My Uncle Ed died last week. I was sad to hear about that. I’d not seen him for years, but I remember him from being small and he was a nice man.
When I was tiny, he used to pick me up and swing me high above his head and onto his shoulders and I’d sit there as we walked places, looking around at the world. He was a tall man with big shoulders and a big, generous smile. He had three sons of his own and they were nearly grown up by then.
I’m not even sure if he actually was my uncle or not. I think he may have been a second cousin or uncle of my mum’s, but it’s sometimes hard to tell who’s actually uncles and cousin and who just ends up getting called that.
My Uncle Ed, like many of his generation, was a beer drinking, chain smoking, steak eating kind of guy, and like many of his generation, he had heart trouble. He would have been in his seventies, which in the day and age still seems kind of young for someone to die purely of old age, but not so young when someone’s already suffered a heart attack and not looked after themselves.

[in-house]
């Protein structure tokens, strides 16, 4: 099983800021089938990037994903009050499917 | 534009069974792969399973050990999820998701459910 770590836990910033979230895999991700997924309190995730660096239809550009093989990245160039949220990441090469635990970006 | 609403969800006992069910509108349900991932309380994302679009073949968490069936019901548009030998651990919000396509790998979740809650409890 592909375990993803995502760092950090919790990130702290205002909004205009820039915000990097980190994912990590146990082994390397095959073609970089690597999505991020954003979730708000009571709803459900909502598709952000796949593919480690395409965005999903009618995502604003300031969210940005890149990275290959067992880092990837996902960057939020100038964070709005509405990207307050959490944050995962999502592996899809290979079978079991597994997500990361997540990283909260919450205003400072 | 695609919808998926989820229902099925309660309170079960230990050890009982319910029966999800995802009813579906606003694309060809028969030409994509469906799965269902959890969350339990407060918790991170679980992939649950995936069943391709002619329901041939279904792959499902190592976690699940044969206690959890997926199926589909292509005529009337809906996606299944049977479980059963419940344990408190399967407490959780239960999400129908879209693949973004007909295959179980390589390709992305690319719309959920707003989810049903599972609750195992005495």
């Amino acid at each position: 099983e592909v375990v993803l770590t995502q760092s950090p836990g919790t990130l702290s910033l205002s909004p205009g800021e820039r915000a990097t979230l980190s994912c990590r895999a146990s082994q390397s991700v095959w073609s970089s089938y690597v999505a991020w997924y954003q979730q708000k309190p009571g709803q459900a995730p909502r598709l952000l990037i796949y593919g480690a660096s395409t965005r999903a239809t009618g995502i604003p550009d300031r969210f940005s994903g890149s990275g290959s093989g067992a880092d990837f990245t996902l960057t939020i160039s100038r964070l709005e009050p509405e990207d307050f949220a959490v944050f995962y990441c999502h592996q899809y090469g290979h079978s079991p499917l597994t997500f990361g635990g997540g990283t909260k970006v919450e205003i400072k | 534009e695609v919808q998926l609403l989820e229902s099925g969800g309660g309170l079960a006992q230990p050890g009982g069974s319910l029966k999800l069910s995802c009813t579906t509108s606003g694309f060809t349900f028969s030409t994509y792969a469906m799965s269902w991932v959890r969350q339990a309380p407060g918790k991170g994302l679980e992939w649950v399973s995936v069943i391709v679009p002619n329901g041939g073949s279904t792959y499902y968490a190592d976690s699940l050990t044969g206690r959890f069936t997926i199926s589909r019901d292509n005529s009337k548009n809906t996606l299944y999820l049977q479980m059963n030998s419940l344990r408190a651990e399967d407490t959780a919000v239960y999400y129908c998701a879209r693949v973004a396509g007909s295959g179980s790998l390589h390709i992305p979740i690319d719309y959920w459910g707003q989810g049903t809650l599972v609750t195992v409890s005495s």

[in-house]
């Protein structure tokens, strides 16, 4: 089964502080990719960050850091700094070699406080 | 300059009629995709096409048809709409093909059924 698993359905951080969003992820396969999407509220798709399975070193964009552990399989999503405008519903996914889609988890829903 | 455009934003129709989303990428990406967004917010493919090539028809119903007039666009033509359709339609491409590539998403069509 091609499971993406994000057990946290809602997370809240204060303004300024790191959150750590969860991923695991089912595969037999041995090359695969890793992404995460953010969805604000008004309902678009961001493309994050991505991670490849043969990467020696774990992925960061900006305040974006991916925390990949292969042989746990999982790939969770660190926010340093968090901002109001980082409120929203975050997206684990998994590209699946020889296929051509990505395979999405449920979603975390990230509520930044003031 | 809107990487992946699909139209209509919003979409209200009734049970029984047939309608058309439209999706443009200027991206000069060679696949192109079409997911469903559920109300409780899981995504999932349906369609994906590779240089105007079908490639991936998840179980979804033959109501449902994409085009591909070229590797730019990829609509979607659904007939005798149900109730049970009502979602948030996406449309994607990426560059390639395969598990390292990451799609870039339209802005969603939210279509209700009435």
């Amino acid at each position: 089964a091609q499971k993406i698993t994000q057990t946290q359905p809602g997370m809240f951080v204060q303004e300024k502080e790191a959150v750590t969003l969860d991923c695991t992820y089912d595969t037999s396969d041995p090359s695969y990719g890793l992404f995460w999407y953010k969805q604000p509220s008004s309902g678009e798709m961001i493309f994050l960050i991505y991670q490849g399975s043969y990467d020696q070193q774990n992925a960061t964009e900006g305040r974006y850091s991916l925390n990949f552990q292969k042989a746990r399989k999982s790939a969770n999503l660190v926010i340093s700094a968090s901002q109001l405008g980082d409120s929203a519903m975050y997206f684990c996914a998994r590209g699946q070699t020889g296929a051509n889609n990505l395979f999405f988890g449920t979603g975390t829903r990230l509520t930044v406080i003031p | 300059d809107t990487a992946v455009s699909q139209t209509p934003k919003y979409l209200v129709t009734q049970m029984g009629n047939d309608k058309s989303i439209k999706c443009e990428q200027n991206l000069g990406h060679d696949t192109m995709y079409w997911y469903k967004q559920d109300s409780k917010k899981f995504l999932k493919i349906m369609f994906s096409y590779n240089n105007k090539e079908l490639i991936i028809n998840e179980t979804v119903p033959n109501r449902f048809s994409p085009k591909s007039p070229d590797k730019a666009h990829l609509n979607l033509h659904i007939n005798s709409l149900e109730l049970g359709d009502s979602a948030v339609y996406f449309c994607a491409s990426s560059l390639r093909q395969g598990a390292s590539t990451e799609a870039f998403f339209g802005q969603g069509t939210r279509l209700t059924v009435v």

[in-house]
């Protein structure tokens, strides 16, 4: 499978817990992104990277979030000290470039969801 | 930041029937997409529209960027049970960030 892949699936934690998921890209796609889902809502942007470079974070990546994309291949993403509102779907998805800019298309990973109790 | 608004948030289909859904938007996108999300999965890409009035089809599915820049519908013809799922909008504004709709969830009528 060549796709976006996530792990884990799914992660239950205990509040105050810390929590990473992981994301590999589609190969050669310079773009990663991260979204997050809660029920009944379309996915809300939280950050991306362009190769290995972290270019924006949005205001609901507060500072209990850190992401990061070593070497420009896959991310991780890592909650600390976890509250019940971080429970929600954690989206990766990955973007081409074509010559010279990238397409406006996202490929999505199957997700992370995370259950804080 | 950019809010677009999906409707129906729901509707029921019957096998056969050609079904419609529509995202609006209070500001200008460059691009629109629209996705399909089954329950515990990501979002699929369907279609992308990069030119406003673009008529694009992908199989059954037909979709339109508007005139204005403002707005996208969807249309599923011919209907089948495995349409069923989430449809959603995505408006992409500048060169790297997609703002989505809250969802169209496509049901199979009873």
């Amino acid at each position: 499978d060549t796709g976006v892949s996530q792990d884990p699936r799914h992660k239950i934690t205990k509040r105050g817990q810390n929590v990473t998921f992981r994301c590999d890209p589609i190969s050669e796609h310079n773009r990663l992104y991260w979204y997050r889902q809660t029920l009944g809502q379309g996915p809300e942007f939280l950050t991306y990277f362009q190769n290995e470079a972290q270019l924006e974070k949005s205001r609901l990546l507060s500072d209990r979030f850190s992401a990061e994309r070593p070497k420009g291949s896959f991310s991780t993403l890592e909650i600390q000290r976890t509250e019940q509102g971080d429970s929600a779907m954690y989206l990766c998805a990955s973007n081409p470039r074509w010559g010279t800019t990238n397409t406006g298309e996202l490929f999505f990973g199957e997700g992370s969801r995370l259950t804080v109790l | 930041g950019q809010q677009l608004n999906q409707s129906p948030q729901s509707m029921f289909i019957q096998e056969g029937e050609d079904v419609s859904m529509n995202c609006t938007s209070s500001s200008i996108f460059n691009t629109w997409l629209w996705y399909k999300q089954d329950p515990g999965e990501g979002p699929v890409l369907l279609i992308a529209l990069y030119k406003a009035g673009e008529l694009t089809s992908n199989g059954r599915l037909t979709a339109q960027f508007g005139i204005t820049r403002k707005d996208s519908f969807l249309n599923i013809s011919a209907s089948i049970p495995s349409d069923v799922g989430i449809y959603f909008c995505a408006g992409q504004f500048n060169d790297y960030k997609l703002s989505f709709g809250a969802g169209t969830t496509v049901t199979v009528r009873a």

After his first heart attack, my mum’s sister asked Uncle Ed what he was going to do to make changes and he said ‘Enjoy my life more’ and ordered a pint and a mixed grill.
I would have been in my late teens the last time I saw him. It was after his first heart attack, and I’d heard he was in hospital and thought it would be good to go and visit him.
Before that, I’d not seen him since I was three. Him and my Auntie Sheena got divorced and my Auntie Sheena, who is, by all accounts, a nasty piece of work, was very warlike about the whole situation and caused lots of falling out. She was also a notorious busybody and apparently tried to cause all kinds of Hell when Uncle Ed remarried. His second wife is apparently a very nice lady. I was glad to hear that. It was nice to think that he’d found some real happiness later in life.
I found out, as well, yesterday, that my Mum’s friend Andrew has died too. He’s actually been dead for a year, but my mum, who I don’t see that often, had lost touch with him and only heard the news a few months ago.